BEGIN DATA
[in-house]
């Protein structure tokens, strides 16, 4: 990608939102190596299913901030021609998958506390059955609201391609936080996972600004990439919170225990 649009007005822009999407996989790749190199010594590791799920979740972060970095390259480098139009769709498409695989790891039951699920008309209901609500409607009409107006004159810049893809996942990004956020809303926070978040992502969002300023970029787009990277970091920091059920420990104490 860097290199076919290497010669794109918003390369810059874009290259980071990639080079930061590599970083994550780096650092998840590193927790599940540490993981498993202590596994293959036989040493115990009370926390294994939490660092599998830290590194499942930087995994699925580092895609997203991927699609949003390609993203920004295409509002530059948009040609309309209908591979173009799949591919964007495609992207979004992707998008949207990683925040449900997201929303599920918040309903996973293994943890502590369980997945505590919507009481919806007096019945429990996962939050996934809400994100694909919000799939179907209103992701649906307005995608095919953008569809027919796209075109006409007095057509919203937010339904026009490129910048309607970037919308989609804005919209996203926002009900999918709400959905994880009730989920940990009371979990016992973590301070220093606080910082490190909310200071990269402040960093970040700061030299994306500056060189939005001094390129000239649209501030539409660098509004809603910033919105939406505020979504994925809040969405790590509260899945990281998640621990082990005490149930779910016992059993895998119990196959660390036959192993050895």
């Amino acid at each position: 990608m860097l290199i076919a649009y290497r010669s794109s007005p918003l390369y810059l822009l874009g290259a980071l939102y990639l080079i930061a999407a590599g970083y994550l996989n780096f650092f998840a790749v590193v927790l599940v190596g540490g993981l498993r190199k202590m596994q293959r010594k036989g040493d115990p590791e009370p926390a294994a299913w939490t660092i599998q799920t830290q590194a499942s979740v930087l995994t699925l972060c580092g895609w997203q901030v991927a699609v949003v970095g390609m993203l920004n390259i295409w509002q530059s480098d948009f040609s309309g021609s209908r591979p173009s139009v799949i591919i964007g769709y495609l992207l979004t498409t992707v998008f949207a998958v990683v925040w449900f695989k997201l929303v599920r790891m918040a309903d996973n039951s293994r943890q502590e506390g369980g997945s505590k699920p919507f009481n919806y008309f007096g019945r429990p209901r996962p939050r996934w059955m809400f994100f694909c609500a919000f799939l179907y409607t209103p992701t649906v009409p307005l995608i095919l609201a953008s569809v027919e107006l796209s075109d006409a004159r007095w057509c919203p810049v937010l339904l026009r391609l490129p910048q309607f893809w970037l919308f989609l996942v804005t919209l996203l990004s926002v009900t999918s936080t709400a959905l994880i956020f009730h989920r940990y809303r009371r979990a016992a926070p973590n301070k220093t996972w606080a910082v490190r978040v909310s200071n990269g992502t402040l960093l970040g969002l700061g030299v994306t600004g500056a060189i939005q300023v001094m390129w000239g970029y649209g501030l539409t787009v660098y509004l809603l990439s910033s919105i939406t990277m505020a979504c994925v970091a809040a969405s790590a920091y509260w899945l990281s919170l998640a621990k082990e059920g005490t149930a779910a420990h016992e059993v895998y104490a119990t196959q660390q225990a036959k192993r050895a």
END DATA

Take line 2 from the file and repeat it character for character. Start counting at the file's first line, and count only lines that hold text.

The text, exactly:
């Protein structure tokens, strides 16, 4: 990608939102190596299913901030021609998958506390059955609201391609936080996972600004990439919170225990 649009007005822009999407996989790749190199010594590791799920979740972060970095390259480098139009769709498409695989790891039951699920008309209901609500409607009409107006004159810049893809996942990004956020809303926070978040992502969002300023970029787009990277970091920091059920420990104490 860097290199076919290497010669794109918003390369810059874009290259980071990639080079930061590599970083994550780096650092998840590193927790599940540490993981498993202590596994293959036989040493115990009370926390294994939490660092599998830290590194499942930087995994699925580092895609997203991927699609949003390609993203920004295409509002530059948009040609309309209908591979173009799949591919964007495609992207979004992707998008949207990683925040449900997201929303599920918040309903996973293994943890502590369980997945505590919507009481919806007096019945429990996962939050996934809400994100694909919000799939179907209103992701649906307005995608095919953008569809027919796209075109006409007095057509919203937010339904026009490129910048309607970037919308989609804005919209996203926002009900999918709400959905994880009730989920940990009371979990016992973590301070220093606080910082490190909310200071990269402040960093970040700061030299994306500056060189939005001094390129000239649209501030539409660098509004809603910033919105939406505020979504994925809040969405790590509260899945990281998640621990082990005490149930779910016992059993895998119990196959660390036959192993050895």